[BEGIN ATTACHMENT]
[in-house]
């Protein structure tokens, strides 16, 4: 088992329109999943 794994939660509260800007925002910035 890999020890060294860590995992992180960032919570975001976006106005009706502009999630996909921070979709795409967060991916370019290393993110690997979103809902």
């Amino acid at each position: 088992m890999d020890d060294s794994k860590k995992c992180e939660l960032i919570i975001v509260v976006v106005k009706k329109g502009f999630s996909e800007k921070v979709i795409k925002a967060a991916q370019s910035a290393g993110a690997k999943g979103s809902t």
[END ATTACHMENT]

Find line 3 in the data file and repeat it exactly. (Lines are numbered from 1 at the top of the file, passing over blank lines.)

């Amino acid at each position: 088992m890999d020890d060294s794994k860590k995992c992180e939660l960032i919570i975001v509260v976006v106005k009706k329109g502009f999630s996909e800007k921070v979709i795409k925002a967060a991916q370019s910035a290393g993110a690997k999943g979103s809902t």